“China is continually engaging India in an endless round of discursive discussions at the political and military levels, but with no serious intent to either disengage or withdraw the People’s Liberation Army (PLA) and restore the status quo ante along the LAC that prevailed in April,” said military analyst Major General A.P. Singh (retired).
Winter is coming
It’s merely waiting for the onset of winter, around mid-October, to further ‘degrade’ India’s depressed economy already battling recession, but without relinquishing the territory it occupies at present, he added.
General Singh and other army personnel who have served along the LAC in Ladakh estimate that conservatively, it would cost India around Rs 100 crore per day or Rs 36,500 crore annually to sustain a 25,000-30,000 strong force along a 250-300 kilometre (km) frontage to prevent the PLA from seizing more territory than it has already.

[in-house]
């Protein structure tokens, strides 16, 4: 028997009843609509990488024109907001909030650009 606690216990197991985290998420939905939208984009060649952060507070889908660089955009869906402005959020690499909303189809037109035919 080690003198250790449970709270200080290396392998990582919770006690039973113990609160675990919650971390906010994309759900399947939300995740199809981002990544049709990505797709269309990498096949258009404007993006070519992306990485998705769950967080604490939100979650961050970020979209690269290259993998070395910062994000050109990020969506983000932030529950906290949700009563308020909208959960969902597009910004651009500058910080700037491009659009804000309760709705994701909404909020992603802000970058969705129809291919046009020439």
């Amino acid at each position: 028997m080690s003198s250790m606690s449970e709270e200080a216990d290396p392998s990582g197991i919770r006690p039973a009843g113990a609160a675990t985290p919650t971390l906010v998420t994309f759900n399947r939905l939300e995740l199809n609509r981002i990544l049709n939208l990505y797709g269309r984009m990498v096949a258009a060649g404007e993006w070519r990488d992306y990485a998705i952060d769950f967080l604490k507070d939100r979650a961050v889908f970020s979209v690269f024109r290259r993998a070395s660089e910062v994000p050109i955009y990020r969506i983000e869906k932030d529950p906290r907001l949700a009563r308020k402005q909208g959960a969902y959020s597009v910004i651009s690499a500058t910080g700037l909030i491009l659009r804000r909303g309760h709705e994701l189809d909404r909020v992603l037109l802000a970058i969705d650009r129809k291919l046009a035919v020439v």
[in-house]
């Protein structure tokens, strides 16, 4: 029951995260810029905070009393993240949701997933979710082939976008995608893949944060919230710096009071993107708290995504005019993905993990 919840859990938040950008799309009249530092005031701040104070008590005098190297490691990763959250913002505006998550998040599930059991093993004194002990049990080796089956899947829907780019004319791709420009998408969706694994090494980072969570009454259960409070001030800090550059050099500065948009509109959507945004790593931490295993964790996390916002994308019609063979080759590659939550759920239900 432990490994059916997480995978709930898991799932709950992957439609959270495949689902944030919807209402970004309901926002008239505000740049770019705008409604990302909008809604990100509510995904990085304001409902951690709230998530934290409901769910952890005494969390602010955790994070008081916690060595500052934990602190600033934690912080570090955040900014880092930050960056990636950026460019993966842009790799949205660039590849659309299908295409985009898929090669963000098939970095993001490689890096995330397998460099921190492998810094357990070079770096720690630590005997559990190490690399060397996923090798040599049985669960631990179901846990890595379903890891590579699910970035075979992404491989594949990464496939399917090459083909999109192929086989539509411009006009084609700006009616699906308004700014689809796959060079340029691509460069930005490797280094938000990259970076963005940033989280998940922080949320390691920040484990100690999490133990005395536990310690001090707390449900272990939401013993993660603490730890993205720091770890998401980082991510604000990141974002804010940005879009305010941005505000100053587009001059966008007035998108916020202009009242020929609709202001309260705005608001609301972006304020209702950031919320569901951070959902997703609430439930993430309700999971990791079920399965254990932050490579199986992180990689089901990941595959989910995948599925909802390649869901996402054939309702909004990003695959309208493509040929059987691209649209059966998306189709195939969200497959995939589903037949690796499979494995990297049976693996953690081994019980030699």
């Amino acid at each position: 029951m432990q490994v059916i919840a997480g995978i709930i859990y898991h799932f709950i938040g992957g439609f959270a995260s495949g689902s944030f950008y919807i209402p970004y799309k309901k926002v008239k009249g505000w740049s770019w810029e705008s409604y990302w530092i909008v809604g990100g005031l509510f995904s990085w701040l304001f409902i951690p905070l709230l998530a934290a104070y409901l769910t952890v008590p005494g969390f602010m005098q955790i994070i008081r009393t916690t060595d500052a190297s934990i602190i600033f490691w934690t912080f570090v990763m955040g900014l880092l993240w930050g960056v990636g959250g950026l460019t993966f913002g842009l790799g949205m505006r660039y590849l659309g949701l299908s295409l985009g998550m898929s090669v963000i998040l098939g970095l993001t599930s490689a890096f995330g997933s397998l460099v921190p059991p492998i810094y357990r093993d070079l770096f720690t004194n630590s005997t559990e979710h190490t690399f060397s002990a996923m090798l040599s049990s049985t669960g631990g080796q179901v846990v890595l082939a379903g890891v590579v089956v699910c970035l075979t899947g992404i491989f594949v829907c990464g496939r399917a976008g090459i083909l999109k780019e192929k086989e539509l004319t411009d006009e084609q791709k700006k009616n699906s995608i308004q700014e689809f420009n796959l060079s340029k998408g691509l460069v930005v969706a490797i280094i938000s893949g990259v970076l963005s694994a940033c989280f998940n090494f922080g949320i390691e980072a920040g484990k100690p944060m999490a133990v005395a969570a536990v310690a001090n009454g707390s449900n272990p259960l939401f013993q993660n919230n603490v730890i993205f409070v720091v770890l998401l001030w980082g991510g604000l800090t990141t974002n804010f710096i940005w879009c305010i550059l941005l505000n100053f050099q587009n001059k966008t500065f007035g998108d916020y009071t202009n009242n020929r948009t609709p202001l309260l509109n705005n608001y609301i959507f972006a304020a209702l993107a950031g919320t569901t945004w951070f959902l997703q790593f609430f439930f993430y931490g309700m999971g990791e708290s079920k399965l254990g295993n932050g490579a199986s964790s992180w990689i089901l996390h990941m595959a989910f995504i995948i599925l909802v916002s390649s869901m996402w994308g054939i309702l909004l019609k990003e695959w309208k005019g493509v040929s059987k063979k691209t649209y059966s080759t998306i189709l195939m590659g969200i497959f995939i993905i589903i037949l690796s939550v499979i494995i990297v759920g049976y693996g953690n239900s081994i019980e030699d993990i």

This would include a near-permanent deployment during the six winter months till April that are the severest for the troops, and the dearest to financially undertake.
Some analysts, however, believe that a portion of this large sum could be ‘fixed costs’ of pay and allowances and the overall daily amount to sustain the army, somewhat less. But all such evaluations are a work in progress at present and difficult to accurately enumerate, except to state that these would be ‘awesome’.
The cost of erecting habitations to accommodate troops at forbidding heights of 13,000 feet and above in harsh temperatures, averaging minus 20 degrees celsius and an even greater wind chill factor, too, would be additional and enormous.
As would be that to establish heated garages to house vehicles and armaments like main battle tanks, howitzers missile batteries and ammunition, alongside assorted other infrastructure needed to operationalise such a large force.